During the discussion, multiple people spoke about APD’s position on a policing contract that was not in a written proposal.

PSAC Co-chair Waugh explained APD Chief Justin Doll’s position that his department could easily adapt to Girdwood in tandem with Seward HWY patrols. APD now uses a community policing model, with the same officers patrolling areas determined by community council boundaries, which allows them to get to know the communities better. Based on his discussions with APD, Waugh predicts the department will eventually patrol Girdwood.

“The predominant feeling within APD is it may not happen today, but the eventuality is the writing is on the wall,” Waugh said. “This will be a community that will be policed by APD at some point in time. As part of the municipality, they envision that happening.”

Municipal Liaison Kelley said, “They would give us all behind the scenes support for Girdwood, which would be major crime and things like that, detectives, dispatch, but you wouldn’t have regular patrols in Girdwood. You would have response for call, and they would probably work it as part of their APD highway patrol section for service to Girdwood when it is needed. There were no real details. They were not ready to make a contract. I doubt we could get much of a contract out of them.”

PSAC Co-chair Hawes said, “There is no written document. It has been verbal. It is hard to recommend something that has just been verbal and ‘We’d like to’ and ‘We could.’ There is no official response in writing from them. That’s a challenge.”

In response to a Gazette inquiry the day after the meeting, APD Communications Director MJ Thim emailed the following statement.

“APD was enthusiastically involved in the discussion about policing in Girdwood, and our meetings with the PSAC and GBOS were very productive.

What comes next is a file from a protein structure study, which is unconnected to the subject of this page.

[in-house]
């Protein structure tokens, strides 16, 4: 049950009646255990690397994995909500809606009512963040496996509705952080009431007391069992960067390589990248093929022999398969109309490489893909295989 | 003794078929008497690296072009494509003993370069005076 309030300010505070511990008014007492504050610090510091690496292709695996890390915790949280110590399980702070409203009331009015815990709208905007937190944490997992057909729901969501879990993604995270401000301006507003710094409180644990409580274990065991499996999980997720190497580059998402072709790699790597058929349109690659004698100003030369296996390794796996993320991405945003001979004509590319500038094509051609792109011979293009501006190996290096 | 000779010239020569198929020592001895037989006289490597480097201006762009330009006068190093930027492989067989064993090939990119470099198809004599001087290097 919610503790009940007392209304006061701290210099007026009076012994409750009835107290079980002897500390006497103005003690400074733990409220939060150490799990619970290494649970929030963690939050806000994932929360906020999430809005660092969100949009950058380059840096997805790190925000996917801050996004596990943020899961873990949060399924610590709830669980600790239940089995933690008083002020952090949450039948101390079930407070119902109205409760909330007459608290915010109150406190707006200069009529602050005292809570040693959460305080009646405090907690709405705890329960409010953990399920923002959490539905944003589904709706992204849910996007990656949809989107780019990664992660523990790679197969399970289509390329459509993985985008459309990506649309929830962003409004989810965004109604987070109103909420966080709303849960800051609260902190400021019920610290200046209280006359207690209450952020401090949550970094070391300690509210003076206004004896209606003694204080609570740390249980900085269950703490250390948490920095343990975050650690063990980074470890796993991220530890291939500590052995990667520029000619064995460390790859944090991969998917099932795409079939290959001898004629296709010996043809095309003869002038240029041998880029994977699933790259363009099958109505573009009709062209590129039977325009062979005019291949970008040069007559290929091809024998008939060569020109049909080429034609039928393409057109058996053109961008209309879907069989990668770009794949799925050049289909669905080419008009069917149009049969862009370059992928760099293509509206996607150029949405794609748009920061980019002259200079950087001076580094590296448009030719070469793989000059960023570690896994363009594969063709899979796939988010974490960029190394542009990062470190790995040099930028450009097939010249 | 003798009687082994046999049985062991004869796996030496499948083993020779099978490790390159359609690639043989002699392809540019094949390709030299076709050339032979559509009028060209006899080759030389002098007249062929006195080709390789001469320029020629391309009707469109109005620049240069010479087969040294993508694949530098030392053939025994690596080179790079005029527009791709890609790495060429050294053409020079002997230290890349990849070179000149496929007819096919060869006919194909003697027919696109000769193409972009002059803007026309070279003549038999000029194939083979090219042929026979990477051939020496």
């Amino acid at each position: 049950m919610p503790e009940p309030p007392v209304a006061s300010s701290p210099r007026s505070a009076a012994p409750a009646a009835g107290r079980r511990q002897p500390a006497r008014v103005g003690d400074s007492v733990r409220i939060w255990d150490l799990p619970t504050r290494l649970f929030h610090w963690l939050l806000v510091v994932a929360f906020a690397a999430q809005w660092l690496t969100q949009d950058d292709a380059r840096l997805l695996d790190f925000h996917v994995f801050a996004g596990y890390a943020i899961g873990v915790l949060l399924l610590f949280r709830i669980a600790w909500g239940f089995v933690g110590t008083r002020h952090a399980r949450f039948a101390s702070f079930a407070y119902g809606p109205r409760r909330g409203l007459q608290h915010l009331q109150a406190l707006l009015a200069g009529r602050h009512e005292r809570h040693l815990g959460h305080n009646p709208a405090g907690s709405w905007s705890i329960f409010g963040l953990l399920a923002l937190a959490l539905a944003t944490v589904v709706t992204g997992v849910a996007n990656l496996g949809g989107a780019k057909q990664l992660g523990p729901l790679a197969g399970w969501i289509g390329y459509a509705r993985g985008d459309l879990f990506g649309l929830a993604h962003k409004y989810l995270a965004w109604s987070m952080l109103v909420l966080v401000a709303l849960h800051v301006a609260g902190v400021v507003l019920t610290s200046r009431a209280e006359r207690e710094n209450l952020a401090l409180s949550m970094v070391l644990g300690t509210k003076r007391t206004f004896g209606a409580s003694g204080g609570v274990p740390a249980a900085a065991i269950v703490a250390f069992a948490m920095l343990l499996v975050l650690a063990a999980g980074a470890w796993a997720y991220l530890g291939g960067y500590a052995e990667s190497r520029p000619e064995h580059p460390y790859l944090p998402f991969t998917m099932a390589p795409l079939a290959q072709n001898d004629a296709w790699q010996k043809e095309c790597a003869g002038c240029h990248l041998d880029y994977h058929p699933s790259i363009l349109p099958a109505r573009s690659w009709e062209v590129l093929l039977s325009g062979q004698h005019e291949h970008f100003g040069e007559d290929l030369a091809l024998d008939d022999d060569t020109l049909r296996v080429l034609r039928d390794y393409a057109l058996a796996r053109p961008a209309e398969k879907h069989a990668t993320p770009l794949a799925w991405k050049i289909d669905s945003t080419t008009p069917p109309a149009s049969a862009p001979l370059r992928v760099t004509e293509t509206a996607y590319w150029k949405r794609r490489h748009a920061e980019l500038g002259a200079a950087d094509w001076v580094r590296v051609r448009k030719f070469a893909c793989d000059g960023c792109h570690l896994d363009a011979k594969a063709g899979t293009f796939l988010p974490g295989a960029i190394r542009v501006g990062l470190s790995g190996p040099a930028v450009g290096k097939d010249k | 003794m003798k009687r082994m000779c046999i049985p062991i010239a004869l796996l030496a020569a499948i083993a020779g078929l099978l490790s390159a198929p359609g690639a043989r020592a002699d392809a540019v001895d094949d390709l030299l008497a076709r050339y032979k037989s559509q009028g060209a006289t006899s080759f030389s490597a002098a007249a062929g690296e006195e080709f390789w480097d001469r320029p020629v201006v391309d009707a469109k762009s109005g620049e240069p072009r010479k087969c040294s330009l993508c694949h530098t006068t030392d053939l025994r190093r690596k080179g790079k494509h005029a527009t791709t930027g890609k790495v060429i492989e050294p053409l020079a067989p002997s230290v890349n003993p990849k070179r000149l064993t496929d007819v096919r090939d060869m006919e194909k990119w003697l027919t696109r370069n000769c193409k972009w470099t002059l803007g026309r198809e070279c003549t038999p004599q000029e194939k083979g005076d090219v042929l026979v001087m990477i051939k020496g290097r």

“As a result of already patrolling the Seward Highway from Mile 75 into Anchorage, APD could begin policing Girdwood immediately, which we would also be very happy to do. We explained that if Girdwood elected to become part of the police service area, we would simply begin operations in Girdwood the same way we police the rest of the Municipality. We would work with the GBOS, PSAC, and local residents to address neighborhood concerns at the ground level. This is something we are also working to do throughout Anchorage and Eagle River/Chugiak.

“The GBOS and PSAC were very open and honest during the discussions with regards to their community’s desire to keep the tax liability of policing within their existing tax cap, which APD can certainly understand. We were very clear that if Girdwood had a specific service level that they desired combined with a particular operating budget, APD would gladly work with them to achieve their desired results (similar to what we have done with the Turnagain Arm Police Service Area).

Our overall message to GBOS and PSAC was that APD stands ready to provide service to Girdwood specifically tailored to the unique needs of their community.”

In response to a Gazette email about the next steps in a policing contract with Whittier, Municipal Liaison Kelley outlined a process with the caution that it can always change.

“1. GBOS needs to consider and discuss the recommendation from PSAC to move forward with extending the contract. If they vote to accept the recommendation, then it goes to step 2. If they don’t accept the recommendation, then it’s back to considering the other options and working with PSAC.

2. If GBOS approves the recommendation, it starts working with the MOA legal department and Bill Falsey, MOA City Manager, to extend the contract and review the contract changes as proposed and negotiated by PSAC and Whittier.

3. MOA and Whittier work together to finalize a new contract to present to both the MOA Assembly and Whittier City Council.

4. MOA Assembly and Whittier City Council consider and vote on a new contract extension as presented by their respective administrations. The goal is have this process complete by late summer/early fall.

5. The new contract starts Jan. 1, 2020.”

Courtesy graphic / PSAC 2018 Whittier Police Service in Girdwood

Courtesy graphic / PSAC
2018 Whittier Police Service in Girdwood

Marc Donadieu / Glacier City Gazette (L-R) Guy Wade (PSAC), Jason Porter (member of public) PSAC Co-chairs Mandy Hawes and Ken Waugh, Mike Edgington (GBOS),  Eryn Boone (GBOS), GBOS Co-chair Jerry Fox, Whittier's Interim Director of Public Safety Andre Achee (WPD), GBOS Co-chair Robert Snitzer, and  Kyle Kelley, Municipal Liaison to Girdwood

Marc Donadieu / Glacier City Gazette
(L-R)
Guy Wade (PSAC), Jason Porter (member of public) PSAC Co-chairs Mandy Hawes and Ken Waugh, Mike Edgington (GBOS), Eryn Boone (GBOS), GBOS Co-chair Jerry Fox, Whittier’s Interim Director of Public Safety Andre Achee (WPD), GBOS Co-chair Robert Snitzer, and Kyle Kelley, Municipal Liaison to Girdwood